Paper No. 7
Presentation Time: 10:15 AM


COCKER, Mark D., U.S. Geological Survey, 520 N. Park Ave., Ste. 355, Tucson, AZ 85719,

Primary rare-earth element (REE) deposits are associated with carbonatites, alkali igneous complexes, granites, pegmatites, and migmatites. Intensive, in situ lateritic weathering of rocks enriched in REE and rocks containing relatively normal REE can concentrate REE into secondary “supergene” deposits. REE are mobilized from the near surface and concentrated as authigenic REE-bearing minerals, colloids, phosphates, and as REE adsorbed on clay minerals (ion-adsorption) or adsorbed on iron and manganese oxides in deeper soil horizons. Lateritic REE deposits were formed by weathering of carbonatites, hydrothermally altered tuffaceous sandstone, granites, and alkaline granites. Examples include Jianghua, China with 0.012 Mt @ 0.035% total rare earth oxides or TREO); Mt. Weld, Australia (23.94 Mt @ 7.9% rare earth oxides or REO) Araxa, Brazil (6.34 Mt @ 5% TREO); Tantalus, Madagascar (1.5 Mt @ 0.8% REO); and Ngulla, Tanzania (40 Mt @ 4.07% REO). Other deposits of this type include Stromberg in Australia, Madeira in Brazil, and Mabounie in Gabon, Some of these deposits are of lower REE grade than hard-rock deposits such as Mountain Pass, CA (13.6 Mt @8.24% TREO), Bokan Mt., AK (30 Mt @0.08% TREO), and Bear Lodge Mtns.,WY (10.7 Mt @3.6% TREO), but others are equivalent in REE grade. In lateritic deposits, mineralization is near-surface (generally <100 m), is amenable to low-cost open-pit mining, and REE commonly are recoverable by low-cost leach technology, rather than complex and more expensive mineral-specific processing required for many hard-rock REE deposits.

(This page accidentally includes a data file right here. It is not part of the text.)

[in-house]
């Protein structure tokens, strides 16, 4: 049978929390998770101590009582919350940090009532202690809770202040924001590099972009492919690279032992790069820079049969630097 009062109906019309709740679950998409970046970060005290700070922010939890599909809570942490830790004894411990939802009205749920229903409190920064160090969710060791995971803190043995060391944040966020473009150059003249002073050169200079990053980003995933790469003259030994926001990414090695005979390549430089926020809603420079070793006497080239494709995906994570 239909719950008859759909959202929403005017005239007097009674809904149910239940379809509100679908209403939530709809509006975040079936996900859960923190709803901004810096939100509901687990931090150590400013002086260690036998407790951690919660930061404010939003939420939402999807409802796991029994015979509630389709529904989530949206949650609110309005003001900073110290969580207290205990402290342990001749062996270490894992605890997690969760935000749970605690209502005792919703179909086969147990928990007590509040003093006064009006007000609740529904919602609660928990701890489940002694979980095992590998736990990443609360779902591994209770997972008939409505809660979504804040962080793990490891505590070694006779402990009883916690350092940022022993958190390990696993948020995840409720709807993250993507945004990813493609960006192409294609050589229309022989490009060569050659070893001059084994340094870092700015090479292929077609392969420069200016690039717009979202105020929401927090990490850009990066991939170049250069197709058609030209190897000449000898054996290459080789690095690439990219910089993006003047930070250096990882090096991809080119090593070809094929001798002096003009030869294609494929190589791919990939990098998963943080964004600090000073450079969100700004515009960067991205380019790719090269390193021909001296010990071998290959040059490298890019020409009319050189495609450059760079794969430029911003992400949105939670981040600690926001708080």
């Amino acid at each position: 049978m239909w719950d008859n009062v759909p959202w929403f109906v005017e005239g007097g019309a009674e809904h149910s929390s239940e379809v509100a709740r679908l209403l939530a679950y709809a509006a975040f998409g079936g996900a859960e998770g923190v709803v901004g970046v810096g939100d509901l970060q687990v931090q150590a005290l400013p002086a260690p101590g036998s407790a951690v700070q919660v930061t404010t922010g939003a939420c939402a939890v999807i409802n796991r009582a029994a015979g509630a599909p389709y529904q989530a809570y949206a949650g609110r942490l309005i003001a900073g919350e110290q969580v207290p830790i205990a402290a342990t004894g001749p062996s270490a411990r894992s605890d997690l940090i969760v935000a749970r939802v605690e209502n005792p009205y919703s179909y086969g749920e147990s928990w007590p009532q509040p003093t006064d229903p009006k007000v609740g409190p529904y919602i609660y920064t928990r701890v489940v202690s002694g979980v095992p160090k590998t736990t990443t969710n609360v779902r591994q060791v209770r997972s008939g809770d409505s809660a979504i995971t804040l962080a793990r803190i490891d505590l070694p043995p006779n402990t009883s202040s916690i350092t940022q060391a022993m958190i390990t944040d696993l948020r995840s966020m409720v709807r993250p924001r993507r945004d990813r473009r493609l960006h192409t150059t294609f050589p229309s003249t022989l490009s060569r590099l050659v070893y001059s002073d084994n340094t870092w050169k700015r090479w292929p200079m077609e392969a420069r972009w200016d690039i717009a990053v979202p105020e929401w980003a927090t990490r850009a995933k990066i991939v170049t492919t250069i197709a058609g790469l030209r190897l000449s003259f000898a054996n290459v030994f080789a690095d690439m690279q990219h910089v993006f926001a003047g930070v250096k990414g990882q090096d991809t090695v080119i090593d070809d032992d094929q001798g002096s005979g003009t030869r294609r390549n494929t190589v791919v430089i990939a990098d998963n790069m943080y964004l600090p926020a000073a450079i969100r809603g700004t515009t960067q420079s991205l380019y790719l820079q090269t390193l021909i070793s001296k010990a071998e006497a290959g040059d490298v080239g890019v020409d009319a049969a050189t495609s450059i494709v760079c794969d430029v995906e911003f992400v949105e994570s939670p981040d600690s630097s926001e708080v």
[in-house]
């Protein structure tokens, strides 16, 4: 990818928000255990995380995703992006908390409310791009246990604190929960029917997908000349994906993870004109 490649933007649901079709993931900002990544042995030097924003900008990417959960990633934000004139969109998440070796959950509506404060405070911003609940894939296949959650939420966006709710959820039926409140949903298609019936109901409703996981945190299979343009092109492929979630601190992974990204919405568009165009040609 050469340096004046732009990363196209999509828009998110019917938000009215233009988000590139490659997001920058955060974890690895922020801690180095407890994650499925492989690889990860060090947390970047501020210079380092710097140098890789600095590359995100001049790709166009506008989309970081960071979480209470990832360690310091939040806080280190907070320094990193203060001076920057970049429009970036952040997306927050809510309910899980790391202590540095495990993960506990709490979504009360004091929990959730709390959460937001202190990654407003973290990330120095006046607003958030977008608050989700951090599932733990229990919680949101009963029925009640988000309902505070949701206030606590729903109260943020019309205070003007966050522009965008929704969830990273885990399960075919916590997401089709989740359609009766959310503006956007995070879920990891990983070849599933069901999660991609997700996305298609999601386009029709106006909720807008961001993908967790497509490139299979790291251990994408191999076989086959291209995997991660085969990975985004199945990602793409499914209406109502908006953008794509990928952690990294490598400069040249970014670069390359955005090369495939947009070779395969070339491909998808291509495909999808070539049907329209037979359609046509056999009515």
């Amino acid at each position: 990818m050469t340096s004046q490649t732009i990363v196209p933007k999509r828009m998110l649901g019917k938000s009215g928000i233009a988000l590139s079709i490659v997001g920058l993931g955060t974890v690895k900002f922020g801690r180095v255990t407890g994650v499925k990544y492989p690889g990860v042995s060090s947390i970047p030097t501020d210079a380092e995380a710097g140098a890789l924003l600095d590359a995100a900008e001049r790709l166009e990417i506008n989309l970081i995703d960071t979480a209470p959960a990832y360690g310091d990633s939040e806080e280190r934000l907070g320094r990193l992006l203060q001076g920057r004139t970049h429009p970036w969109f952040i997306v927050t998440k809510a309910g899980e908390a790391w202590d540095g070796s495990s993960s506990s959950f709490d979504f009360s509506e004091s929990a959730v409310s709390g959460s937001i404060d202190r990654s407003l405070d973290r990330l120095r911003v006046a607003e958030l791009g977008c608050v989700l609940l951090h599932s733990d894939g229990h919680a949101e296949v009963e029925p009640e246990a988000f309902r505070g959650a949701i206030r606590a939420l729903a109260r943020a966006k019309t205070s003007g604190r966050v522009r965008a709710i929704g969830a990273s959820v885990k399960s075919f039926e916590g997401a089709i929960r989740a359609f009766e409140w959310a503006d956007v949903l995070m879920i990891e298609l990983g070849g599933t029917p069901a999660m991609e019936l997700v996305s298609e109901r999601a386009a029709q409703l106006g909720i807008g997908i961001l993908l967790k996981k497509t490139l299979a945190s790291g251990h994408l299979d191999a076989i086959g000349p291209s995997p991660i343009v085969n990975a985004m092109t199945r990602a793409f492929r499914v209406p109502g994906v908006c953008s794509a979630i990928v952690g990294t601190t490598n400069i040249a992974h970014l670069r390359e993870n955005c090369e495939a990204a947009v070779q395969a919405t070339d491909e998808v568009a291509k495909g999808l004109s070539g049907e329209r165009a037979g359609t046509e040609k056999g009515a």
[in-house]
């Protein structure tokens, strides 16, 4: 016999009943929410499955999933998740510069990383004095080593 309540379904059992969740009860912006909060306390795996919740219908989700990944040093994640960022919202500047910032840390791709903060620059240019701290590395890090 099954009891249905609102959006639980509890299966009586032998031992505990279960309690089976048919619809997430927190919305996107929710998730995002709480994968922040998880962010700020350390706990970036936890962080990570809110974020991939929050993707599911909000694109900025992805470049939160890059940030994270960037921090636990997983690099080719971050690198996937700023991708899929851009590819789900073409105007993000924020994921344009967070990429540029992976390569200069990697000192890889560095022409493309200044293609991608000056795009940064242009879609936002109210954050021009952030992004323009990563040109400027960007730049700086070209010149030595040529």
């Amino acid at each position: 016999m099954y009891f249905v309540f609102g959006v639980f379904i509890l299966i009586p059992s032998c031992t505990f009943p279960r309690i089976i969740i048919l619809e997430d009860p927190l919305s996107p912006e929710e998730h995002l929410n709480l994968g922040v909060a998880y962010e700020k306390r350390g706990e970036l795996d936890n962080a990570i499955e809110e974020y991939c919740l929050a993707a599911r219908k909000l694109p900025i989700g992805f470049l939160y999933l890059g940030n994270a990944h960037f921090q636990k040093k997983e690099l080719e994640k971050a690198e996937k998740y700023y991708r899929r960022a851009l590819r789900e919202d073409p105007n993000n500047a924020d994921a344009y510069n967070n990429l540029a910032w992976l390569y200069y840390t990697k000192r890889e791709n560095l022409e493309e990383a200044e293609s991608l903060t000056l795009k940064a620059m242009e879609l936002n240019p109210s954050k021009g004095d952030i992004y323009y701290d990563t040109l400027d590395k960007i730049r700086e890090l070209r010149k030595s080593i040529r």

Domestic U.S. sources of supergene, lateritic REE deposits may be present in the southeastern United States. NURE stream sediment data shows large areas enriched in REE (Dy = 60-500 ppm, La = 200-5200 ppm, Y = 30-700 ppm, Ce = 200-9700 ppm, Sm = 100-4560 ppm, Yb = 10-300 ppm and background total values of these REE are less than 30 ppm) in the Blue Ridge and Piedmont metamorphic terranes. The highest REE in these areas are associated with deeply weathered sillimanite, sericite and muscovite schists. Intensive lateritic weathering has produced large, economic deposits of bauxite and kaolin in Cretaceous and Paleocene sedimentary rocks of Georgia’s Upper Coastal Plain, and anomalous REE suggest these rocks may also be promising for supergene, lateritic REE deposits.